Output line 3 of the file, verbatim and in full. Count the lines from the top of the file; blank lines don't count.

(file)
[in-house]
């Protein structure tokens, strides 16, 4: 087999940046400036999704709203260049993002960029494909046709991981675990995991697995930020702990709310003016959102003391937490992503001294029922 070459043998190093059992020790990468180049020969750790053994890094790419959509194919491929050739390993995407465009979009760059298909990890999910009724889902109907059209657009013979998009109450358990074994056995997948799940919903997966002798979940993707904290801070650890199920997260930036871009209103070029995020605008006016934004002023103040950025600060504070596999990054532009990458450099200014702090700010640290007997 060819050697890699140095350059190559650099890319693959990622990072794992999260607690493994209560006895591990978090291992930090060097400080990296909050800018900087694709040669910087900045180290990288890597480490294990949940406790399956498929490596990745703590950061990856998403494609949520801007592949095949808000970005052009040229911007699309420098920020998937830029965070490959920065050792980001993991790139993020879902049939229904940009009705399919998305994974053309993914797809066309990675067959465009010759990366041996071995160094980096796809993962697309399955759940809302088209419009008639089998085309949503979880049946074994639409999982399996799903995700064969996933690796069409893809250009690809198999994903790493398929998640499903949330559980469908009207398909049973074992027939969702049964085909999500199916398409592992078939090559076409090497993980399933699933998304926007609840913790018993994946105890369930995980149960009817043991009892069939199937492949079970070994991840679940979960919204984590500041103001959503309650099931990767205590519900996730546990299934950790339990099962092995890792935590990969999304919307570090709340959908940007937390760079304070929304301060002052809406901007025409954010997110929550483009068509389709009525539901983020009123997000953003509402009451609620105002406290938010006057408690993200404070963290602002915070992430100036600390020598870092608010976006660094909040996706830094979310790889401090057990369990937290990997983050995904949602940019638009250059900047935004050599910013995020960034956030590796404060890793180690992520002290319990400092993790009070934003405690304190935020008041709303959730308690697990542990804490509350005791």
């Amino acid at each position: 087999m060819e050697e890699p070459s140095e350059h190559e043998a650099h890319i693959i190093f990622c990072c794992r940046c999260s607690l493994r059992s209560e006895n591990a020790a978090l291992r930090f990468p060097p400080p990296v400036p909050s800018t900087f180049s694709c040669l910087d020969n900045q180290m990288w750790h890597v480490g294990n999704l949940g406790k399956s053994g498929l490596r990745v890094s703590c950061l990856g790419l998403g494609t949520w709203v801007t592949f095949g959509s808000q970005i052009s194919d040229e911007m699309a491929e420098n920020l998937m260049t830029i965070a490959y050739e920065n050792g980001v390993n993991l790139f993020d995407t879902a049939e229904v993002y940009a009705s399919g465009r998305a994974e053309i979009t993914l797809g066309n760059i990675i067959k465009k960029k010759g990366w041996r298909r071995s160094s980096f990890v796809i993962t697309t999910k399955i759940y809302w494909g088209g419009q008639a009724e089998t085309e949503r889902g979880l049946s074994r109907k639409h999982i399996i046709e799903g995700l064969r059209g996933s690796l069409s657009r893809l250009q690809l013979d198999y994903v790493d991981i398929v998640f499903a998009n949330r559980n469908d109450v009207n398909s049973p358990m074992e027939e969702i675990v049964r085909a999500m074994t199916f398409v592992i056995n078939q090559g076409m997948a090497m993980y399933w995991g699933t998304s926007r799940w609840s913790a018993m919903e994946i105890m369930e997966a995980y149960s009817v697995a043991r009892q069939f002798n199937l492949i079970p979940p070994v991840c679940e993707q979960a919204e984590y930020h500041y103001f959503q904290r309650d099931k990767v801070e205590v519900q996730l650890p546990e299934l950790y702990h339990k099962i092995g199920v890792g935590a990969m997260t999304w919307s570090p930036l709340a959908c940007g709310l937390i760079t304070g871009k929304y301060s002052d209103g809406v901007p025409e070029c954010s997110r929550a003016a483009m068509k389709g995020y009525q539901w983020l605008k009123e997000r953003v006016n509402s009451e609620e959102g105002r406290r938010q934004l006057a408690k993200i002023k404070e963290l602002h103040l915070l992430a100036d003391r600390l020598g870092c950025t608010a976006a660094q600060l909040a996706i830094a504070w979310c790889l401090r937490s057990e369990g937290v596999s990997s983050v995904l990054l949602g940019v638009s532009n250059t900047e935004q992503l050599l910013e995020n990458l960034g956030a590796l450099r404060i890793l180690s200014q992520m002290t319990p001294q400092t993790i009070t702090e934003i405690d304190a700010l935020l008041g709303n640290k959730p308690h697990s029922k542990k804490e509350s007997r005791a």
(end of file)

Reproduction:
């Amino acid at each position: 087999m060819e050697e890699p070459s140095e350059h190559e043998a650099h890319i693959i190093f990622c990072c794992r940046c999260s607690l493994r059992s209560e006895n591990a020790a978090l291992r930090f990468p060097p400080p990296v400036p909050s800018t900087f180049s694709c040669l910087d020969n900045q180290m990288w750790h890597v480490g294990n999704l949940g406790k399956s053994g498929l490596r990745v890094s703590c950061l990856g790419l998403g494609t949520w709203v801007t592949f095949g959509s808000q970005i052009s194919d040229e911007m699309a491929e420098n920020l998937m260049t830029i965070a490959y050739e920065n050792g980001v390993n993991l790139f993020d995407t879902a049939e229904v993002y940009a009705s399919g465009r998305a994974e053309i979009t993914l797809g066309n760059i990675i067959k465009k960029k010759g990366w041996r298909r071995s160094s980096f990890v796809i993962t697309t999910k399955i759940y809302w494909g088209g419009q008639a009724e089998t085309e949503r889902g979880l049946s074994r109907k639409h999982i399996i046709e799903g995700l064969r059209g996933s690796l069409s657009r893809l250009q690809l013979d198999y994903v790493d991981i398929v998640f499903a998009n949330r559980n469908d109450v009207n398909s049973p358990m074992e027939e969702i675990v049964r085909a999500m074994t199916f398409v592992i056995n078939q090559g076409m997948a090497m993980y399933w995991g699933t998304s926007r799940w609840s913790a018993m919903e994946i105890m369930e997966a995980y149960s009817v697995a043991r009892q069939f002798n199937l492949i079970p979940p070994v991840c679940e993707q979960a919204e984590y930020h500041y103001f959503q904290r309650d099931k990767v801070e205590v519900q996730l650890p546990e299934l950790y702990h339990k099962i092995g199920v890792g935590a990969m997260t999304w919307s570090p930036l709340a959908c940007g709310l937390i760079t304070g871009k929304y301060s002052d209103g809406v901007p025409e070029c954010s997110r929550a003016a483009m068509k389709g995020y009525q539901w983020l605008k009123e997000r953003v006016n509402s009451e609620e959102g105002r406290r938010q934004l006057a408690k993200i002023k404070e963290l602002h103040l915070l992430a100036d003391r600390l020598g870092c950025t608010a976006a660094q600060l909040a996706i830094a504070w979310c790889l401090r937490s057990e369990g937290v596999s990997s983050v995904l990054l949602g940019v638009s532009n250059t900047e935004q992503l050599l910013e995020n990458l960034g956030a590796l450099r404060i890793l180690s200014q992520m002290t319990p001294q400092t993790i009070t702090e934003i405690d304190a700010l935020l008041g709303n640290k959730p308690h697990s029922k542990k804490e509350s007997r005791a």